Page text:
• by the eric conspiracy (20178) on Sunday July 20, 2014 @11:54AM (#47494921)

      It won't be long before the 12 human beings to walk on the moon are dead. Already we are down 8. Soon there will be no living person who has walked on another world.

      I wonder if time will show this period to be the high water mark of the human race. With all the existential threats facing us it could work out this way.

      • Space travel is a big dead-end. Outside of sci-fi, nobody really wants to live in anyplace remotely as horrible as the friendliest of non-Earth planets. Think about the worst places on Earth: summit of Everest, South Pole, bottom of the ocean, middle of the Sahara. All of those places look like Eden compared to the nicest environment available within 10 light-years of here. Get real - we're stuck with our one Earth, and we should take care of it.
    • by tompaulco (629533)
      What do you expect? We no longer have the motivation or the desire or the technology to go back to the moon. Nor do we have the engineering expertise necessary to redevelop what we have lost. Back in the 60s we had unprecedented spending by the government on education, research and technology, which led to the space program, huge advances in engineering, computing, science and technology. Now we have unprecedented spending on self perpetuating programs designed to keep people at home in front of their TVs a
  • by sinij (911942) on Sunday July 20, 2014 @10:17AM (#47494315) Journal
    Great generation defeated Nazis, landed on the moon; Baby Boomer generation built Internet and tackled racial and gender issues. What are we doing other that building surveillance state and wealth inequality?
    • by bill_mcgonigle (4333) * on Sunday July 20, 2014 @10:19AM (#47494329) Homepage Journal


      Great generation defeated Nazis, landed on the moon; Baby Boomer generation built Internet and tackled racial and gender issues. What are we doing other that building surveillance state and wealth inequality?

      We're trying to deal with the surveillance state and the wealth inequality that was produced by the system the "Greatest" generation created. Likely several generations will be required to dig out from under it.

      • by tompaulco (629533)
        The 50s, 60s and 70s saw huge innovations in technology. They were focused on the right people for the job and there was little to no racial prejudice. It was largely after that that race became an issue in science and technology. Now, it is not whether the person is right for the job but whether the person will help meet our diversification quotas. We won the race wars in the 50s and 60s and now the race war is conquering us again.
        • If you think race didn't make a difference back then, you were either not born yet or completely oblivious. Affirmative action quotas suck, but they're better than what we had back then.

          Look up the history of the civil rights movement sometime. We won basic rights in the 50s and 60s, not anything approximating full equality.

    • The primary accomplishment of my generation, the Boomers, was to start a meme in which hatred of every new technological advance was the default position. On the day of the first Apollo landing, when I was 21, the Greatest Generation was glued to its TV sets while we Boomers were out protesting against the "astropigs." Today, this is why you young people are mostly out of work.

      And we didn't invent the Internet either. It slipped through our clutches because it has no single large facilities, like power plan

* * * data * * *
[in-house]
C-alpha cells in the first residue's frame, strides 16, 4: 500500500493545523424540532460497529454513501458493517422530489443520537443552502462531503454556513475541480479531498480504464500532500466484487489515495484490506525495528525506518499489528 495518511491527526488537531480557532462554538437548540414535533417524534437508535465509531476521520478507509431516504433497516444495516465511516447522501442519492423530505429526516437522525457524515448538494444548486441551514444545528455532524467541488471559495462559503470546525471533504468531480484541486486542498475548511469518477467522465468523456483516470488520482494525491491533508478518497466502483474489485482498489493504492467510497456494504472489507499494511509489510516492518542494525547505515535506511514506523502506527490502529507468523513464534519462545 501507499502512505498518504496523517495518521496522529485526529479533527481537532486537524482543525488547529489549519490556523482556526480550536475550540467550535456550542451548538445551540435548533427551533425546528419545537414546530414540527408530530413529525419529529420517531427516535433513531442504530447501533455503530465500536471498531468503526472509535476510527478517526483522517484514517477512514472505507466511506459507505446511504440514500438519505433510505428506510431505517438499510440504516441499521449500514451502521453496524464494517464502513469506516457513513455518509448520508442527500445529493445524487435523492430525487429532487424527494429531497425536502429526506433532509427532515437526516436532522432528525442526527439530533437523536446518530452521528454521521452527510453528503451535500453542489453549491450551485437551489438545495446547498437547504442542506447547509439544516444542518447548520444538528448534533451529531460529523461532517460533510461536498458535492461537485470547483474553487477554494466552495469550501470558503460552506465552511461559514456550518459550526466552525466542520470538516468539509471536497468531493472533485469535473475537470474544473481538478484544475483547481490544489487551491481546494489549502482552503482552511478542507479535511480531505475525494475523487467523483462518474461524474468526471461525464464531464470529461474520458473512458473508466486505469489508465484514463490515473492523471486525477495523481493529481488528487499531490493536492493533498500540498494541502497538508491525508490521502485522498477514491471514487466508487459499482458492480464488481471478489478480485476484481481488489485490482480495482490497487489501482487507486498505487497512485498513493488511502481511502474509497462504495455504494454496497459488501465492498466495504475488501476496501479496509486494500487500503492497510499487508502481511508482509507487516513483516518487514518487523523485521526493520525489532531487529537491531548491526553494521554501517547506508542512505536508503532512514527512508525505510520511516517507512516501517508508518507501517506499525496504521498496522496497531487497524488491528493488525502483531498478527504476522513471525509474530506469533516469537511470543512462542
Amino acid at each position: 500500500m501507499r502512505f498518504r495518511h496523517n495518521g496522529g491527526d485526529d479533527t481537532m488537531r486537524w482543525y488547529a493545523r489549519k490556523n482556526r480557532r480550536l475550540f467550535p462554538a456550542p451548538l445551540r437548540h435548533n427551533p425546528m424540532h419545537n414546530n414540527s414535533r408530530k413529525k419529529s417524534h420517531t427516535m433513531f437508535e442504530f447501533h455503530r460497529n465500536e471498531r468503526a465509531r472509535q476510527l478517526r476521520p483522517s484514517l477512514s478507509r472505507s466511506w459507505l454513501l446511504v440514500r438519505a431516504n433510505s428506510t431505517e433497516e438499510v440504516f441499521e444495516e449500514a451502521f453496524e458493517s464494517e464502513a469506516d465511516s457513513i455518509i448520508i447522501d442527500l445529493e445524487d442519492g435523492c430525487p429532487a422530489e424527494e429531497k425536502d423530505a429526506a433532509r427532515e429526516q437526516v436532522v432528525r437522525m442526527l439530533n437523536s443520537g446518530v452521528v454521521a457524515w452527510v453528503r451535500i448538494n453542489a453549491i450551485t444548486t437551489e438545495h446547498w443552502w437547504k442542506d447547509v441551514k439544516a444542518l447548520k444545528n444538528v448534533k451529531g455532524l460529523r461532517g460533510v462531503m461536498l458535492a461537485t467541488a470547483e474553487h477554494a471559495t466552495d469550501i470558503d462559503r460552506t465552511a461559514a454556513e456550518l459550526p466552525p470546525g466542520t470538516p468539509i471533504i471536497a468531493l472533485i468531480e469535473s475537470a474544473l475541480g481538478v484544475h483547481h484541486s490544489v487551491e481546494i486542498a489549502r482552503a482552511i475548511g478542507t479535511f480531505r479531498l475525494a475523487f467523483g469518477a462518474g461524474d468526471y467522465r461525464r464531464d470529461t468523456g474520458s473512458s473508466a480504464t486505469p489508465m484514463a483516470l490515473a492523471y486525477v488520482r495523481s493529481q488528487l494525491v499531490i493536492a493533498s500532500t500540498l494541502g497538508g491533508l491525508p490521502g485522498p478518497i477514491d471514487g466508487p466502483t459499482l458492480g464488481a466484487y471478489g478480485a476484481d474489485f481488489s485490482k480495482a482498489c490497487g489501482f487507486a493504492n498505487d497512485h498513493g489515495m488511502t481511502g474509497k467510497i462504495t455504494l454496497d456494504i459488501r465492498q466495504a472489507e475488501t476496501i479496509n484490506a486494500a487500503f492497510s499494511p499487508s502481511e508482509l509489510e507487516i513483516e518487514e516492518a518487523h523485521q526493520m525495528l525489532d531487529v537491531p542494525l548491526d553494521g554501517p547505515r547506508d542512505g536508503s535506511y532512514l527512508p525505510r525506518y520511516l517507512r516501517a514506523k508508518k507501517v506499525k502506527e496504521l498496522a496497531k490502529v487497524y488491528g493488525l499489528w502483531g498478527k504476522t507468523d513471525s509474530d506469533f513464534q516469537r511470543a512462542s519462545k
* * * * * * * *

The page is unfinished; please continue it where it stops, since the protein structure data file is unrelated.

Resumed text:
• To be fair, the 'Great Generation' fought Nazis at age 18. The Internet (really ARPNET at the time) would have been built by young(ish) engineers in the 60s and 70s (Baby Boomers). The current political problems we have are a result of legislation that has been passed for the last 10-15 years (government moves slowly), which would have been passed mostly by the elder politicians of the time (your 50-70 year olds at the peak of their power and careers) who would have basically been Baby boomers. Gen X is onl
      • by thrich81 (1357561)

        Hold on there with your Boomer bashing -- someone who is 70 years old NOW is not even a Boomer (missed it by 2 years) and the average age of the Congress people is old, so 10-15 years ago it wasn't Boomers in power but the vestiges of the Greatest Generation and the Silent Generation after them. Boomers have only slowly replaced them since. Add that to the outsized influence the older voters in the electorate have and you find that most of the problems blamed on the Boomers (Social Security bankruptcy for

  • by Tteddo (543485) on Sunday July 20, 2014 @10:19AM (#47494331) Homepage
    I was 5 watching the landing on TV and I remember being kind of annoyed that they preempted the cartoons that morning. I mean what's the big deal? The moon is RIGHT THERE (pointing up)!
    • by real gumby (11516)

      I was also 5 years old. I didn't really understand what the USA was but all of us were totally space mad (we would draw pictures of rockets and moon landers, but put Aussie flags on them). My parents got a TV just to see it. All of the landings were tremendously exciting. Even Apollo/Soyez was exciting.

      I am sure the space program was the reason that as an older kid I thought of the US as the cool place where they just got awesome shit done. And I was quite happy to move to the States, and I live and wo

      • by cusco (717999)

        The moon landing was carried live worldwide, even on the few television stations in the USSR and China. To my knowledge it still holds the record for the program with the largest percentage of televisions worldwide tuned in. (Any game in the World Cup had larger numbers, but as a percentage of total available viewers I believe Apollo still wins.)